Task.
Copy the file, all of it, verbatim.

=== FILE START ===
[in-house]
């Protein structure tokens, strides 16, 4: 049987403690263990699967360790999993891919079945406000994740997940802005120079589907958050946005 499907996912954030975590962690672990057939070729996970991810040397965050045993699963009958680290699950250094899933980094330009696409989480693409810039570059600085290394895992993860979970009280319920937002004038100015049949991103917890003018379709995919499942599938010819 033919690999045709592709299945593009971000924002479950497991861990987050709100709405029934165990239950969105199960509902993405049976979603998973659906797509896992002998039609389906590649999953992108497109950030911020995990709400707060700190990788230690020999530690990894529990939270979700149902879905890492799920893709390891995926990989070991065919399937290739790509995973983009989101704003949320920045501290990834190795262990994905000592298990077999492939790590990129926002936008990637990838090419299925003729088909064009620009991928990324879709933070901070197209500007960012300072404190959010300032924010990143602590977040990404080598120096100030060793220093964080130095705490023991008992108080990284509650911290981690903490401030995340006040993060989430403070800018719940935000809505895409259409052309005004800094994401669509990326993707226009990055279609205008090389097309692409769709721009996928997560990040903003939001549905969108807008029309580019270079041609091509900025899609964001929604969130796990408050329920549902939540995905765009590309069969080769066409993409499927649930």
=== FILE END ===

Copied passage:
[in-house]
């Protein structure tokens, strides 16, 4: 049987403690263990699967360790999993891919079945406000994740997940802005120079589907958050946005 499907996912954030975590962690672990057939070729996970991810040397965050045993699963009958680290699950250094899933980094330009696409989480693409810039570059600085290394895992993860979970009280319920937002004038100015049949991103917890003018379709995919499942599938010819 033919690999045709592709299945593009971000924002479950497991861990987050709100709405029934165990239950969105199960509902993405049976979603998973659906797509896992002998039609389906590649999953992108497109950030911020995990709400707060700190990788230690020999530690990894529990939270979700149902879905890492799920893709390891995926990989070991065919399937290739790509995973983009989101704003949320920045501290990834190795262990994905000592298990077999492939790590990129926002936008990637990838090419299925003729088909064009620009991928990324879709933070901070197209500007960012300072404190959010300032924010990143602590977040990404080598120096100030060793220093964080130095705490023991008992108080990284509650911290981690903490401030995340006040993060989430403070800018719940935000809505895409259409052309005004800094994401669509990326993707226009990055279609205008090389097309692409769709721009996928997560990040903003939001549905969108807008029309580019270079041609091509900025899609964001929604969130796990408050329920549902939540995905765009590309069969080769066409993409499927649930």